As you may have gathered from our exciting week about all things oceanic, we are very excited to be putting clean water and oceanic health at the heart of The Greenhouse’s sustainability mission. Learning about how safe drinking water can be so closely related to preventing climate change has been so interesting to us, thanks, of course, to our partnership with Clean Water Wave and the GOES foundation.
What you may NOT know about, however, is all the awesome events that we will be running with them over the next few months and during The Fringe. From full residency days to organised workshops and casual drop-ins, we’ll be taking every opportunity to share their wealth of knowledge about everything we can do to preserve the planet’s health. If you want a taster of the kind of wisdom we’re talking – head to our Facebook page and check out our live-stream with their director and co-founder Dr Stephanie Terreni-Brown. And then check out all these awesome things we’ve got lined up with them for the next few months!
Days in Residency
Tuesdays throughout August will see Clean Water Wave and the GOES Foundation taking up residency in The Greenhouse. They will be hosting a wide variety of events, including workshops and informal discussions. So pop down to meet some of the CWW team and chat to them about the amazing work they do and how you can get involved. If you’ve got any burning questions about what they’re doing (and you haven’t already hit them up on Twitter or Facebook) this is a great place to ask!
As well as our standard programme of workshops, we’ll be working with CWW and GOES to create a series of bespoke themed workshops. Looking for a practical space to learn about oceanic health and what you can do to help make the planet healthier? Or thinking more about how safe drinking water can have a direct effect on slowing down climate change? Then these will be perfect for you! Just head to our workshops page to have a look at everything we have on offer.
But what if you just want to know about Clean Water Wave and the GOES Foundation NOW?! We understand, we wouldn’t want to wait any longer to hear about these amazing people either – but not to fear! Every day at The Greenhouse, you’ll be able to find one of our fabulous team members sat at our Ask Me Anything table. Got a question about your contribution to non-toxic environments? Or wondering just how Clean Water Wave go about making their innovatively sustainable water treatment systems? We’ve got you covered. And if we don’t quite know the answer, we’ll submit your questions to Clean Water Wave themselves via Twitter, where they’ll get you back directly!
We hope you enjoyed our live stream from last Thursday with Dr Stephanie Terreni-Brown, where we discovered way more about Clean Water Wave and the GOES foundation. She also shared some top tips for a non-toxic summer! Well, we enjoyed it so much that we’re going to be doing plenty more – keep your eyes peeled on our Facebook page for opportunities to submit questions or topics for discussion. Our next stream will be coming up in July – don’t worry, we’ll keep you updated when it’s coming up.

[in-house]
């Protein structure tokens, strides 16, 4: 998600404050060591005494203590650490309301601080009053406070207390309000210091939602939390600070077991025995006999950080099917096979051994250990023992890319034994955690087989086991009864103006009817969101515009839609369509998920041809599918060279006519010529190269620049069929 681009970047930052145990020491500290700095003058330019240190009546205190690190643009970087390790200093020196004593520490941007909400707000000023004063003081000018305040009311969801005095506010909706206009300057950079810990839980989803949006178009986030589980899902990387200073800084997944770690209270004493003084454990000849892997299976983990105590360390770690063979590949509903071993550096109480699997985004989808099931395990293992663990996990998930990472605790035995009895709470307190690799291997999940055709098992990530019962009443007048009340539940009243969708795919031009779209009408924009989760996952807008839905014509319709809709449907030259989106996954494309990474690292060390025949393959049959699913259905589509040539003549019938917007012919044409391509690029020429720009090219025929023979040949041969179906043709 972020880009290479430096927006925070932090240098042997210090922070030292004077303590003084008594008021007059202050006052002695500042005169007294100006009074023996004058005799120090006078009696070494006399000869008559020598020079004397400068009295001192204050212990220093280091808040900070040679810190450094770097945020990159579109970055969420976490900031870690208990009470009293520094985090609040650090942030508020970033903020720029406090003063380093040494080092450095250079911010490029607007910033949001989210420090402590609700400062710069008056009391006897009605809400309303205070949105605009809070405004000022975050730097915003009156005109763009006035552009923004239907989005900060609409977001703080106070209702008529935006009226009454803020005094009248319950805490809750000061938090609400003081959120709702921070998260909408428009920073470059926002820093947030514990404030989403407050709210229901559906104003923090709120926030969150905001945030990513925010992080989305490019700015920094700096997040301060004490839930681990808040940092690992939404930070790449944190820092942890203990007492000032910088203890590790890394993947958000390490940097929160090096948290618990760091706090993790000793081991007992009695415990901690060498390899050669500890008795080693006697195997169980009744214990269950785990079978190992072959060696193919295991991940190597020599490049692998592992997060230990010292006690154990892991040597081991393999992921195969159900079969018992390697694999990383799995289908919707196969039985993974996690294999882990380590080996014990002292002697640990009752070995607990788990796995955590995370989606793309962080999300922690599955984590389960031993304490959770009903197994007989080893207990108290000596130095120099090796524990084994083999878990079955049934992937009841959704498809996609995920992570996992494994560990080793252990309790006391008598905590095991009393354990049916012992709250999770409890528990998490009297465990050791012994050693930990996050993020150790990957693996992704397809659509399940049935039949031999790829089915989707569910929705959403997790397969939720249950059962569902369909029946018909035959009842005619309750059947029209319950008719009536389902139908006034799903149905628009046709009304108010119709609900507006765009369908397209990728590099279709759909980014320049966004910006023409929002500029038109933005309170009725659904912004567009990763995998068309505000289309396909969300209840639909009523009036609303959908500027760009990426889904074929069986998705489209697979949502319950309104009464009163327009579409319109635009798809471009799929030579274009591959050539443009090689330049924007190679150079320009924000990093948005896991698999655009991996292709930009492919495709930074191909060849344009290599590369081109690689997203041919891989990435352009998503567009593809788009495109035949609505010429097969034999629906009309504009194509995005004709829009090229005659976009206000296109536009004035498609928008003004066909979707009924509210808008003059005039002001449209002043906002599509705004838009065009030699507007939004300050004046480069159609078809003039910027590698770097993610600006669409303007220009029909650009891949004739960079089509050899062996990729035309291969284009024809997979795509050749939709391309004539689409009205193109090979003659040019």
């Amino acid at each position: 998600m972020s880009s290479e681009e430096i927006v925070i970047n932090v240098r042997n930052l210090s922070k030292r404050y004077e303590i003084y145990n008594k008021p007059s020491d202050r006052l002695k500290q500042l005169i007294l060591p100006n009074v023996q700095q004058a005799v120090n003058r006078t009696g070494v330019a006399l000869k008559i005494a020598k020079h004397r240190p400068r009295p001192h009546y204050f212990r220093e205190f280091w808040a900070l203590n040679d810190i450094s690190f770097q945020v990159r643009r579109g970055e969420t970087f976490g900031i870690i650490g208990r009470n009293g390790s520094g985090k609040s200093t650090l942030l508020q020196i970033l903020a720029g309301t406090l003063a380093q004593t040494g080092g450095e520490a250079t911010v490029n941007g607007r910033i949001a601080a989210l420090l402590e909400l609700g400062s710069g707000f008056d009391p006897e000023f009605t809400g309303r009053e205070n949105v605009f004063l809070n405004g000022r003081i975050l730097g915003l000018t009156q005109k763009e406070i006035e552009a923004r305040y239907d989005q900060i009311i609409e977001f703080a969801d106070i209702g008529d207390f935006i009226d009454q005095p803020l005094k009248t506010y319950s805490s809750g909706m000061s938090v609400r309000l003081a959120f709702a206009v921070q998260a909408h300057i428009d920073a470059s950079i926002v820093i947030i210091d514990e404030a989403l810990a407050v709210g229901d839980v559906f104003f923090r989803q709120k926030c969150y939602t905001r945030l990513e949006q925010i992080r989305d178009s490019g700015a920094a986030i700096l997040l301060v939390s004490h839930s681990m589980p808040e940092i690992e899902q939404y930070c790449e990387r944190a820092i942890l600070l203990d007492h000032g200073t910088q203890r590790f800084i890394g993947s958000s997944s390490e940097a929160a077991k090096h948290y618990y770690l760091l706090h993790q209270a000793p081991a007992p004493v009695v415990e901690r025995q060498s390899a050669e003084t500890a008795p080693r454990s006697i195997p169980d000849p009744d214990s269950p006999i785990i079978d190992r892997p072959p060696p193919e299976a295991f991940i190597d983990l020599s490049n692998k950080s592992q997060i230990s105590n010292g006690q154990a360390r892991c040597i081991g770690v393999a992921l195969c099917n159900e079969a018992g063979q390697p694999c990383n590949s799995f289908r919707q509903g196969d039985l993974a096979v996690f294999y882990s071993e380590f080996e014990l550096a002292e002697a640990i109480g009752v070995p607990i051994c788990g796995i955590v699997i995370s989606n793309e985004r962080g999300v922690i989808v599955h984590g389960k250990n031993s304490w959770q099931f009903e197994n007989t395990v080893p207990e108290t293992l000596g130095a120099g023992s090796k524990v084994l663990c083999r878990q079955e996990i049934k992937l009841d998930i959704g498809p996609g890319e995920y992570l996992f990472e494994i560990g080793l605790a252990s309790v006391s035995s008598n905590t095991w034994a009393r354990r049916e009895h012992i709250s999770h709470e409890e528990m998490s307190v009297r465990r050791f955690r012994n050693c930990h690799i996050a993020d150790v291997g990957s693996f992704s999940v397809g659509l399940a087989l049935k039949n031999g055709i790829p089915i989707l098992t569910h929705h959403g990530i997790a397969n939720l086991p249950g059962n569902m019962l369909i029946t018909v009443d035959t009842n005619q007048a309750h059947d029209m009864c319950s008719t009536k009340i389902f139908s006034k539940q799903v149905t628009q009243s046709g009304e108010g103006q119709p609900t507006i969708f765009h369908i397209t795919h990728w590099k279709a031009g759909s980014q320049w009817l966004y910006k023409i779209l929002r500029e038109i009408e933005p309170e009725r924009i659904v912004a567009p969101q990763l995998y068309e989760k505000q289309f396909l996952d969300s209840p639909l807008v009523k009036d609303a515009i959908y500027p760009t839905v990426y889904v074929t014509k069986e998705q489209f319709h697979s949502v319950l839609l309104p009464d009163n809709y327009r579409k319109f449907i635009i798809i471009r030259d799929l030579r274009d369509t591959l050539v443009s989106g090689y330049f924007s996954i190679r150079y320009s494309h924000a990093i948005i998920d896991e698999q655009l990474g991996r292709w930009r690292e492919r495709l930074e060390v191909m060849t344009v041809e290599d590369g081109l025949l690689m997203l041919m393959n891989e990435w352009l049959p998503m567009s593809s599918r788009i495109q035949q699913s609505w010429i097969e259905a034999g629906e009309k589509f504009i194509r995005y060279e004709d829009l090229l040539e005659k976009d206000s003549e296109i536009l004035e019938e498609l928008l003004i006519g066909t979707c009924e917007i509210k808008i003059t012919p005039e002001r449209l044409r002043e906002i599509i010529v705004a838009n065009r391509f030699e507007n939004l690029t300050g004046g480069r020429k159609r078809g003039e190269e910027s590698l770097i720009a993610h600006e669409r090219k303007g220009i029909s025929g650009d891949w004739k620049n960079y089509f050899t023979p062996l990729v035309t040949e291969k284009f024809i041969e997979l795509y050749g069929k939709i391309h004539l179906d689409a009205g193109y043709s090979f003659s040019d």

Content Content Content!
The amazing work that CWW and the GOES foundation are doing is spread out across the globe – and across the internet. We’ll be sharing updates about their new projects and just how they’re spreading the message of clean water and oceanic health everywhere they go. Wanting to keep up to date? We’ll be pulling out the highlights, and you can follow them on Facebook, Twitter, and Instagram for even more updates!
But something that we’ve only just realised is a lot of this dialogue is…well…it’s kind of land based. And considering that 71% of the planet is covered in water, we’re thinking it might be time to broaden our horizons a little.
We’re very excited to be partnering with Clean Water Wave and the GOES Foundation to help place water at the centre of our sustainability and climate goals this Fringe. Over the next few weeks and months we’ll be talking more about the awesome work that they do, and why clean water is essential for not just our health, but the health of the planet too!
Introducing the Clean Water Wave
One of our two partners for this year’s Fringe is Clean Water Wave – a Scottish social enterprise that is flipping the status quo of water treatment. Typically, water treatment requires a LOT of energy, chemicals, and technical expertise. That means it can be unaffordable for many low income communities across the world – even in Scotland!
Arsenic in groundwater is common in many countries and is naturally occurring; for example, arsenic is very commonly found in groundwater across the Ganges and Brahmaputra river deltas in South Asia. Drinking this arsenic water over a long period of time results in cancers, skin lesions, developmental defects, diabetes, neurotoxicity and heart problems. Using arsenic contaminated water to irrigate food crops and for animals also means arsenic enters the food chain, too.